How to navigate your insurance and telemedicine for mental health

March 19, 2020

Originally appeared on 9News

By: Anusha Roy

Doctors and the Colorado Department of Public Health and Environment are encouraging people to use telehealth while they work to slow down the novel coronavirus.

DENVER — Doctors and the Colorado Department of Public Health and Environment (CDPHE) are encouraging people to use telehealth when they can to avoid a trip into the doctors office or clinic as they work to slow down the spread of COVID-19.

People seeking care for their mental health had questions about insurance coverage.

Here’s what we found out:

Medicare

This week Medicare announced that it is expanding services to cover telehealth for both physical and mental health needs.

The Centers for Medicare and Medicaid Services online wrote: 

“Under this new waiver, Medicare can pay for office, hospital, and other visits furnished via telehealth across the country and including in patient’s places of residence starting March 6, 2020.  A range of providers, such as doctors, nurse practitioners, clinical psychologists, and licensed clinical social workers, will be able to offer telehealth to their patients. “

The expanded services are set to last during the duration of the COVID-19 public health emergency.

Medicaid

Marc Williams with the Colorado Department of Healthcare Policy and Financing said Medicaid does offer coverage for telehealth for both mental health and physical health appointments.

In an e-mail, Williams said the way Medicaid pays for mental or behavioral health visits is a little different than how physical health encounters are paid, but that both are covered and in keeping with Colorado’s parity bill.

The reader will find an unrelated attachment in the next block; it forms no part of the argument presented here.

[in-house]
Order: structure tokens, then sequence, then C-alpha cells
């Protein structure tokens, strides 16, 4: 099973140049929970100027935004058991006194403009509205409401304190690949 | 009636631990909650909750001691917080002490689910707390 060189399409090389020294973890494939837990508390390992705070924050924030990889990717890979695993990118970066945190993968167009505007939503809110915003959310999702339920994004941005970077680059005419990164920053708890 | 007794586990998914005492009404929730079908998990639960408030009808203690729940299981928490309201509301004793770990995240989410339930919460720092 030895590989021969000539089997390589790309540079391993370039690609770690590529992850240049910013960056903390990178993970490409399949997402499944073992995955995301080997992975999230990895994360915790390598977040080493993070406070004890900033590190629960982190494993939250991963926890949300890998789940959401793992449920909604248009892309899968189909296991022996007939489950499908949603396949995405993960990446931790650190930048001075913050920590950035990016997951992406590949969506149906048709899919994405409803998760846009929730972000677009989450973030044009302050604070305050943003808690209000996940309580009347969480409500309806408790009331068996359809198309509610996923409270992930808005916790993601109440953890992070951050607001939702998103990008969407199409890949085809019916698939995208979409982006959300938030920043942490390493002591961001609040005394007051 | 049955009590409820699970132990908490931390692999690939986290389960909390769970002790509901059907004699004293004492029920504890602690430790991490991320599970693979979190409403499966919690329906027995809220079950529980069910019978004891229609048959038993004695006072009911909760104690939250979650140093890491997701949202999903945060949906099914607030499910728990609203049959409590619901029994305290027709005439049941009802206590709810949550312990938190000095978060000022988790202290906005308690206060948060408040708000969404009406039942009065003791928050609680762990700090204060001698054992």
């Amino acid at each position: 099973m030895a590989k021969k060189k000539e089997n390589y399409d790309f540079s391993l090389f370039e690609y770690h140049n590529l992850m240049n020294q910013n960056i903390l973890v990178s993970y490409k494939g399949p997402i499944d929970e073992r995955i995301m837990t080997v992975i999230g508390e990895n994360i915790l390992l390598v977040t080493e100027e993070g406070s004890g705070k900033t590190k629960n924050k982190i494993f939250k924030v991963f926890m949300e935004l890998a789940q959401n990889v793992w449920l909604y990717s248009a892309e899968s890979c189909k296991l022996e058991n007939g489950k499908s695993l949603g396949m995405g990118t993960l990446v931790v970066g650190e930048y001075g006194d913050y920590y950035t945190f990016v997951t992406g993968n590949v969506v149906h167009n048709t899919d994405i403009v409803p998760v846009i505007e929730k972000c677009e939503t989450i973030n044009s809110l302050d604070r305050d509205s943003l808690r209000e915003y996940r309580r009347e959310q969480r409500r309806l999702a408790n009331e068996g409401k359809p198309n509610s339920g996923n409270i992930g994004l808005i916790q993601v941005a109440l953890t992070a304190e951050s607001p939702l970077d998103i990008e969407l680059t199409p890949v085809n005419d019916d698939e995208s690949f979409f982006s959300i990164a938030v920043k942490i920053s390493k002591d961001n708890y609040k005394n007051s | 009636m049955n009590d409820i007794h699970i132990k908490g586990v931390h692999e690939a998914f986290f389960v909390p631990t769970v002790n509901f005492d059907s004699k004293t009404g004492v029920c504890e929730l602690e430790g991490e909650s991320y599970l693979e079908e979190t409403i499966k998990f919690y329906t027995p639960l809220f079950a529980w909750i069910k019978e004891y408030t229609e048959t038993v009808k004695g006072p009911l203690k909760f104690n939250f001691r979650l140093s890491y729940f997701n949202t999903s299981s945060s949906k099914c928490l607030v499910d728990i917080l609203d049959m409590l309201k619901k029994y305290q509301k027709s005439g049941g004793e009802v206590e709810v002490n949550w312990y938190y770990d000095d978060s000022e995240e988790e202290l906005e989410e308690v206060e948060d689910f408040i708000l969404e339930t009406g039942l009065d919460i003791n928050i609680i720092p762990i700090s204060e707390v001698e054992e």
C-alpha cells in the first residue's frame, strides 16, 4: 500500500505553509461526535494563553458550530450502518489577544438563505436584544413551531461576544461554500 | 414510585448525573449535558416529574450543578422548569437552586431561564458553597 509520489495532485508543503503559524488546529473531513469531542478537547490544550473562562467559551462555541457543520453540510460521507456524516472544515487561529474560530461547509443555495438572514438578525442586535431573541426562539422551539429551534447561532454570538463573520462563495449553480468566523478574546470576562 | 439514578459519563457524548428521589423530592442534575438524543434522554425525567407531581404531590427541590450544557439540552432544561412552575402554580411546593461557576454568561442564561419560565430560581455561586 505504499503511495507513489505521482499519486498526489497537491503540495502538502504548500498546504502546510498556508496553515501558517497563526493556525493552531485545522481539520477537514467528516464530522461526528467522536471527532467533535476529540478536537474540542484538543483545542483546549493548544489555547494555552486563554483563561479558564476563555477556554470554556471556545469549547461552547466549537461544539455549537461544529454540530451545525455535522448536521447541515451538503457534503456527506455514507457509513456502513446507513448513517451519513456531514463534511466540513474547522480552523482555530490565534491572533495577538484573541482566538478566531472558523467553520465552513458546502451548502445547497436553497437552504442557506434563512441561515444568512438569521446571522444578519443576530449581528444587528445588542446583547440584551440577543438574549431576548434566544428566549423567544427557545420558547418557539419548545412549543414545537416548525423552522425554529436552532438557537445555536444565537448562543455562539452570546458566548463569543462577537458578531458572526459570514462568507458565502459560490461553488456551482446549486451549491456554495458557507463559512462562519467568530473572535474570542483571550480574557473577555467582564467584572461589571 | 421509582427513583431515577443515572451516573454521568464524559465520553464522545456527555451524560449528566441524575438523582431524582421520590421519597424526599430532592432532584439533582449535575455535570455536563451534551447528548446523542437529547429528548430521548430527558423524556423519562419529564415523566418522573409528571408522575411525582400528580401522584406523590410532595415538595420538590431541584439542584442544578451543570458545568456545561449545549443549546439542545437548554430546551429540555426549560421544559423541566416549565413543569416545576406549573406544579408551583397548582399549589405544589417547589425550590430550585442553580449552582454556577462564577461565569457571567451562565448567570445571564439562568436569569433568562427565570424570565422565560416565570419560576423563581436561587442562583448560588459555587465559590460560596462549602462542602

What is the parity bill? 

Last year, Gov. Jared Polis (D-Colorado) signed HB19-1269 into law, regarding equal access to care. 

“Mental health conditions and needs are covered on par with physical health needs,” Vincent Atchity with Mental Health Colorado said.

The bill didn’t mandate insurance companies offer telemedicine, but Atchity said if an insurance did offer it physical and mental health services should be equal and cost the same for patients.

RELATED: Why state lawmakers passed a new mental health care law to enforce a law that already exists

What about private insurance companies? 

The rule of thumb here is to call your health care provider or insurance carrier to see if your plan covers telemedicine for both physical and mental health needs, because it varies.

Amanda Massey with the Colorado Association of Health Plans said it’s become more standard for insurance companies to offer coverage for both. The key is to check your policy to see what’s covered.

The Colorado Association of Health Plans works with 11 insurance companies representing more than 3 million Coloradans.

What about those without insurance?

CDPHE suggested looking into Community Health Centers that can provide care for those with Medicare, Medicaid and no health insurance. 

They offer telehealth services too.

Co-pays depend on a person’s insurance or lack of insurance. These centers also have a sliding fee scale to make care more affordable, so that income doesn’t inhibit a person from calling in.

The same rule applies: if a person thinks they have COVID-19, call first – do not show up at a clinic, community health center, hospital or emergency room without calling a health care provider first.

Non-profit groups like the Maria Droste Counseling Center provide mental health services for those with insurance and without, including a sliding scale to make care affordable. They recently have started working on their telehealth services in response to COVID-19.


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